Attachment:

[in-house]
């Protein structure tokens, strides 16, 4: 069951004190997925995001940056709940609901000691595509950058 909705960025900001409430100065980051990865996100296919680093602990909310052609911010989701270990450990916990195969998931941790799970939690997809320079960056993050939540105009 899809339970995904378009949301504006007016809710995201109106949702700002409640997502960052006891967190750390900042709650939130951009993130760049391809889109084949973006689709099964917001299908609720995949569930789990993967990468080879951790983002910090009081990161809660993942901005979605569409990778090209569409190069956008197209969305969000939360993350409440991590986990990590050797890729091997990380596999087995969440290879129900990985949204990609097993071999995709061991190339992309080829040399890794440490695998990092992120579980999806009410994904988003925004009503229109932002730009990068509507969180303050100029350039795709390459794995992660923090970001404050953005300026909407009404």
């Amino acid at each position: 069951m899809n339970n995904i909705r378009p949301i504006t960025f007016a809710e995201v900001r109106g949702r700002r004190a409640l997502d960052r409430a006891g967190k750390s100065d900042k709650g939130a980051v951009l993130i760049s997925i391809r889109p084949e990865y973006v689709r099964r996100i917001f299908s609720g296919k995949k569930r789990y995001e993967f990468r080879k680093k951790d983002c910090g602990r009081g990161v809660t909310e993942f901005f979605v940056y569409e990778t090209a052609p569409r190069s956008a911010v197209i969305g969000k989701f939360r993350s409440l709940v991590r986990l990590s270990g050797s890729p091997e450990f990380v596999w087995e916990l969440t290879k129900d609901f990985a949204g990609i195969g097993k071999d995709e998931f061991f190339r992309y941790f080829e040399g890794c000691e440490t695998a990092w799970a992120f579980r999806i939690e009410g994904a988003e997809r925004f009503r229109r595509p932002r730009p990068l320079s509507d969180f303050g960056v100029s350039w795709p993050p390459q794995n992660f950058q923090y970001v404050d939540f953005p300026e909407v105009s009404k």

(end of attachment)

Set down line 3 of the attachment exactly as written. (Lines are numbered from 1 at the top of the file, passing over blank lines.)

């Amino acid at each position: 069951m899809n339970n995904i909705r378009p949301i504006t960025f007016a809710e995201v900001r109106g949702r700002r004190a409640l997502d960052r409430a006891g967190k750390s100065d900042k709650g939130a980051v951009l993130i760049s997925i391809r889109p084949e990865y973006v689709r099964r996100i917001f299908s609720g296919k995949k569930r789990y995001e993967f990468r080879k680093k951790d983002c910090g602990r009081g990161v809660t909310e993942f901005f979605v940056y569409e990778t090209a052609p569409r190069s956008a911010v197209i969305g969000k989701f939360r993350s409440l709940v991590r986990l990590s270990g050797s890729p091997e450990f990380v596999w087995e916990l969440t290879k129900d609901f990985a949204g990609i195969g097993k071999d995709e998931f061991f190339r992309y941790f080829e040399g890794c000691e440490t695998a990092w799970a992120f579980r999806i939690e009410g994904a988003e997809r925004f009503r229109r595509p932002r730009p990068l320079s509507d969180f303050g960056v100029s350039w795709p993050p390459q794995n992660f950058q923090y970001v404050d939540f953005p300026e909407v105009s009404k």